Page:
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Ethicist: Many environmentalists hold

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Ethicist: Many environmentalists hold  [#permalink]

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New post 30 Apr 2017, 09:47
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A
B
C
D
E

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  65% (hard)

Question Stats:

61% (02:10) correct 39% (02:31) wrong based on 187 sessions

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Ethicist: Many environmentalists hold that the natural environment is morally valuable for its own sake,regardless of any benefits it provides us.However,even if nature has no moral value,nature can be regarded as worth preserving simply on the grounds that people find it beautiful.Moreover,because it is philosophically disputable whether nature is morally valuable but undeniable that it is beautiful,an argument for preserving nature that emphasizes nature’s beauty will be less vulnerable to logical objections than one that emphasizes its moral value. The ethicist’s reasoning most closely conforms to which one of the following principles?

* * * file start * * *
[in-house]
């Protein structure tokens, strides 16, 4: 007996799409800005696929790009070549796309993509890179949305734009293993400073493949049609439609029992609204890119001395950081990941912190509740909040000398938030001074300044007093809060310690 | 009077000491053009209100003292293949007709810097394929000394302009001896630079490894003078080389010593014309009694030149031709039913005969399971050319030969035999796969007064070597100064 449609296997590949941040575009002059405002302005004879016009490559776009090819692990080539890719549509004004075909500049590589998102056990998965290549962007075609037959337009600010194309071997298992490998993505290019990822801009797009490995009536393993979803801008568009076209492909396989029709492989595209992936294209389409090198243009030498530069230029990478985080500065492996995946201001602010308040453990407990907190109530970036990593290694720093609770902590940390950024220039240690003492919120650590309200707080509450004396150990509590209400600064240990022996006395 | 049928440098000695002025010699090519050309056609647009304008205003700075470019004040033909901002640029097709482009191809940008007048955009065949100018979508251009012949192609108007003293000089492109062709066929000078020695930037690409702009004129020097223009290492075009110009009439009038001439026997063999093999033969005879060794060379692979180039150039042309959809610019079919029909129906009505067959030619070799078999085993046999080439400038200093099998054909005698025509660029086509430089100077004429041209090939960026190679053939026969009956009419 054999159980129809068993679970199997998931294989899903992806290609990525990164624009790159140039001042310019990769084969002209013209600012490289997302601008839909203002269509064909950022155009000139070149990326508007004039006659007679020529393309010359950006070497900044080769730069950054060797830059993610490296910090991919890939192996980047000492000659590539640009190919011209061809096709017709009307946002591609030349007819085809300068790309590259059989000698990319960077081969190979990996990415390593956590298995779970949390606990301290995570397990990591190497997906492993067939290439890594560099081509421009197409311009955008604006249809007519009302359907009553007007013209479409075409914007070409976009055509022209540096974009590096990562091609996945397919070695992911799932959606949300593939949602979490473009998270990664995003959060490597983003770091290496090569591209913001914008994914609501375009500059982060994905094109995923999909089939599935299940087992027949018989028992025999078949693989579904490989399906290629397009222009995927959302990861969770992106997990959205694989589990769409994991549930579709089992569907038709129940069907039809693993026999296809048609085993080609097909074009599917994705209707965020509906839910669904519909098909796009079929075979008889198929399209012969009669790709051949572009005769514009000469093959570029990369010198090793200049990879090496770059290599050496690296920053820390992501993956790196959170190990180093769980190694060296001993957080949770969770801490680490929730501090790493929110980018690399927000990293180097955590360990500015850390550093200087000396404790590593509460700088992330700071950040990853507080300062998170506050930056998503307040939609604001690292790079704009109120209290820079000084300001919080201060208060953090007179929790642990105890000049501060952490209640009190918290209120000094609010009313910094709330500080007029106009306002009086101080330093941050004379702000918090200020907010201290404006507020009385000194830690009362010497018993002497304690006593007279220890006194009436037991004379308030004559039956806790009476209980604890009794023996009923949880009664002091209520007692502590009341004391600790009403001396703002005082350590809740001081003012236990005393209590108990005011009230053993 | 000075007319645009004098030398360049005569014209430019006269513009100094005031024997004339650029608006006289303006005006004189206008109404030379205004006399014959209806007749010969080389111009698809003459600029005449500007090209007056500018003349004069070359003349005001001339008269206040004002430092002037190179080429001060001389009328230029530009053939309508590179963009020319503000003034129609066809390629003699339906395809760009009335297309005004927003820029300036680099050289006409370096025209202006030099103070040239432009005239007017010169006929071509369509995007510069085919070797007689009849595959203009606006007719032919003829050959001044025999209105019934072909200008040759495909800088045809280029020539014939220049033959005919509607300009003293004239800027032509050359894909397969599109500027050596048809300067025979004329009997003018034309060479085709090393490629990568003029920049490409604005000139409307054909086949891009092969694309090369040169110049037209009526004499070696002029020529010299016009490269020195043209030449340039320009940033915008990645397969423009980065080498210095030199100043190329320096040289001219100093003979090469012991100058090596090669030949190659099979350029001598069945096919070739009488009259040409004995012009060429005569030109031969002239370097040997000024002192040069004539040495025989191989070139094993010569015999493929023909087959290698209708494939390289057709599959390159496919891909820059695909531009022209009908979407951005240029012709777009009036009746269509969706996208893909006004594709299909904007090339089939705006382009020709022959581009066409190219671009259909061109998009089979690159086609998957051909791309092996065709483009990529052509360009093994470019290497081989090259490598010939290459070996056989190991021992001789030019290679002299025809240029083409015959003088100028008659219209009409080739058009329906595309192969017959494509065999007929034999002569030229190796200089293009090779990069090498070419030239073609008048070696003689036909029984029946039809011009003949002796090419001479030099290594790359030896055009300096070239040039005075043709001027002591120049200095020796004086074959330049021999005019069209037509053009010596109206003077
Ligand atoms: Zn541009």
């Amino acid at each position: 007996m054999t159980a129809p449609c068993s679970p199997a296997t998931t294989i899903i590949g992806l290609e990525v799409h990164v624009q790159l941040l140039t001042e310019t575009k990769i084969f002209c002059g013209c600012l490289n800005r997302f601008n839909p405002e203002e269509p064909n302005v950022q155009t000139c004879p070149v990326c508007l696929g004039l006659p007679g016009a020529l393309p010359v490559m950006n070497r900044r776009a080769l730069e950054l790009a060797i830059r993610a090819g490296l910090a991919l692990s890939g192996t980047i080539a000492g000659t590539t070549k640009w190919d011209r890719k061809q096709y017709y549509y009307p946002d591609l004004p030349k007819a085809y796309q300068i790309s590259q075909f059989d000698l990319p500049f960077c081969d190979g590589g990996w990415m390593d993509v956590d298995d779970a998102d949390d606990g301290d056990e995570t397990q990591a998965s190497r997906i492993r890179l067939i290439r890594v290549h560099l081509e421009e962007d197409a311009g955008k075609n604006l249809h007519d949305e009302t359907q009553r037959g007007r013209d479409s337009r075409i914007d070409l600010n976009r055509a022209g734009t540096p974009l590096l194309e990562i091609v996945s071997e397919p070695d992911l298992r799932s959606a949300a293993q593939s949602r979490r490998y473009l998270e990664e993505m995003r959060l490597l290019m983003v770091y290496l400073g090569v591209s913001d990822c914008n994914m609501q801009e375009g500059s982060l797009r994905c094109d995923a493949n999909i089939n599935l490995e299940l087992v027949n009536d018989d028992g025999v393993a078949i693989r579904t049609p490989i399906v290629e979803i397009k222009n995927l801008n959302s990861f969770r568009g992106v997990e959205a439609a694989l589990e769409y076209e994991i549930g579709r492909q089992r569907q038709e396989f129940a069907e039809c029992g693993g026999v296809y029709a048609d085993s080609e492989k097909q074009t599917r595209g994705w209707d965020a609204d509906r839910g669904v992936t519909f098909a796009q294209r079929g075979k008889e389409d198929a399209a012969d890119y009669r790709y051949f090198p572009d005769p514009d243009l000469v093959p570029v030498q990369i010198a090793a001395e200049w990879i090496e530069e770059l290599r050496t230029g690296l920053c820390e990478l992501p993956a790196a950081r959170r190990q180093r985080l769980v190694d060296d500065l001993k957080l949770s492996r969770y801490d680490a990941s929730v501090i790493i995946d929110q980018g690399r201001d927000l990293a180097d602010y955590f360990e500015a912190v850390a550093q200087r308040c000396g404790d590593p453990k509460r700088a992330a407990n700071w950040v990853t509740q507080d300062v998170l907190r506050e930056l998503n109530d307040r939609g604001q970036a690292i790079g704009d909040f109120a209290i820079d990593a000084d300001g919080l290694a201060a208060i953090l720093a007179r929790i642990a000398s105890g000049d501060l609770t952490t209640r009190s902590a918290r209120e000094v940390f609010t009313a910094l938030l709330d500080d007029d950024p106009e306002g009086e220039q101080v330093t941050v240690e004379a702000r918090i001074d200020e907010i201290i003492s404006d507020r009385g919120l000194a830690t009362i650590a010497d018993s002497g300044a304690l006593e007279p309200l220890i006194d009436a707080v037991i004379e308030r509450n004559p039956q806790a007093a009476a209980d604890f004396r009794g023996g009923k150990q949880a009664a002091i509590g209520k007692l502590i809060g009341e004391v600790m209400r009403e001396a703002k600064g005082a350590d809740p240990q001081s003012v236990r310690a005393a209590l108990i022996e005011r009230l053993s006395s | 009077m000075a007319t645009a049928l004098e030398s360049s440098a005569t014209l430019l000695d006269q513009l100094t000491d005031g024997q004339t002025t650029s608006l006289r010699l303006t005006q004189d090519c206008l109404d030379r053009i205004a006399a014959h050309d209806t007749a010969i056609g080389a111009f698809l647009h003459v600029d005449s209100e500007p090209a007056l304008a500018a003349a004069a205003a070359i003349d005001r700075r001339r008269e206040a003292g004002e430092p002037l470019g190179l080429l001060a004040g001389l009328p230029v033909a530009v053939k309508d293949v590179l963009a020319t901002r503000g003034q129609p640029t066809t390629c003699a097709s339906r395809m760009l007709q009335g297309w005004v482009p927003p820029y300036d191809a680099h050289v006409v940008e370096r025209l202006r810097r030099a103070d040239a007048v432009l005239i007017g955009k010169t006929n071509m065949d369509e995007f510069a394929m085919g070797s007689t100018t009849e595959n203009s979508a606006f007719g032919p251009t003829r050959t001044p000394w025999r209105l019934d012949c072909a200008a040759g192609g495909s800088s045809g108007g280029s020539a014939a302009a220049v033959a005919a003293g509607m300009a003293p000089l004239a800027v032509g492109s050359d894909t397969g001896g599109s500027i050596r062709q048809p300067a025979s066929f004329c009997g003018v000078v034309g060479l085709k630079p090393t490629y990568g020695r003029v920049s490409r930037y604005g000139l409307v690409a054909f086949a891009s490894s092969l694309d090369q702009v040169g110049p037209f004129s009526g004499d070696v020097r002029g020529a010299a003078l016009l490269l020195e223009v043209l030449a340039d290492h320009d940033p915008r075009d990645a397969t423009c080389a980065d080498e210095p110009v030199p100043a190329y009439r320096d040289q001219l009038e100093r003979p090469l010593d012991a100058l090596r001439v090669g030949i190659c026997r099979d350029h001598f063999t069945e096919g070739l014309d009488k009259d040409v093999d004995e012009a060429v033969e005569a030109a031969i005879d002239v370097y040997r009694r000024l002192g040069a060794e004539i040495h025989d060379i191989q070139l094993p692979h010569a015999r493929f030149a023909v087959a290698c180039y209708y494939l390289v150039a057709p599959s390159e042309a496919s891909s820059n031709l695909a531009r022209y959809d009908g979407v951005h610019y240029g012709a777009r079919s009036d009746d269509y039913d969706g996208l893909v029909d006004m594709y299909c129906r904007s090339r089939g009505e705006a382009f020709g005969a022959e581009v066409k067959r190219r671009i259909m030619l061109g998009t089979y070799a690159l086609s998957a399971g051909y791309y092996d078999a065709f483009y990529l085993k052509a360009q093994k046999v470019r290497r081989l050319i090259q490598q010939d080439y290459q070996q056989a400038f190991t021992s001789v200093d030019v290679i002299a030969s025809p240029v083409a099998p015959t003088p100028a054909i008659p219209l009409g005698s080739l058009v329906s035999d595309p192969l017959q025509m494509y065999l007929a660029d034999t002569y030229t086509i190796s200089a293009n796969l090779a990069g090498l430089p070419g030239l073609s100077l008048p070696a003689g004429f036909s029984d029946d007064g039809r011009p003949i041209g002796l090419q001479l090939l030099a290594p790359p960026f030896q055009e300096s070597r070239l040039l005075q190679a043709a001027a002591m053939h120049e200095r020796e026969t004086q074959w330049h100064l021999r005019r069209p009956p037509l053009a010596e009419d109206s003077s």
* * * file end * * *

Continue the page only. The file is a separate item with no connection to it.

(A) An argument in favor of preserving nature will be less open to logical objections if it avoids the issue of what makes nature worth preserving.
(B) If an argument for preserving nature emphasizes a specific characteristic of nature and is vulnerable to logical objections,then that characteristic does not provide a sufficient reason for preserving nature.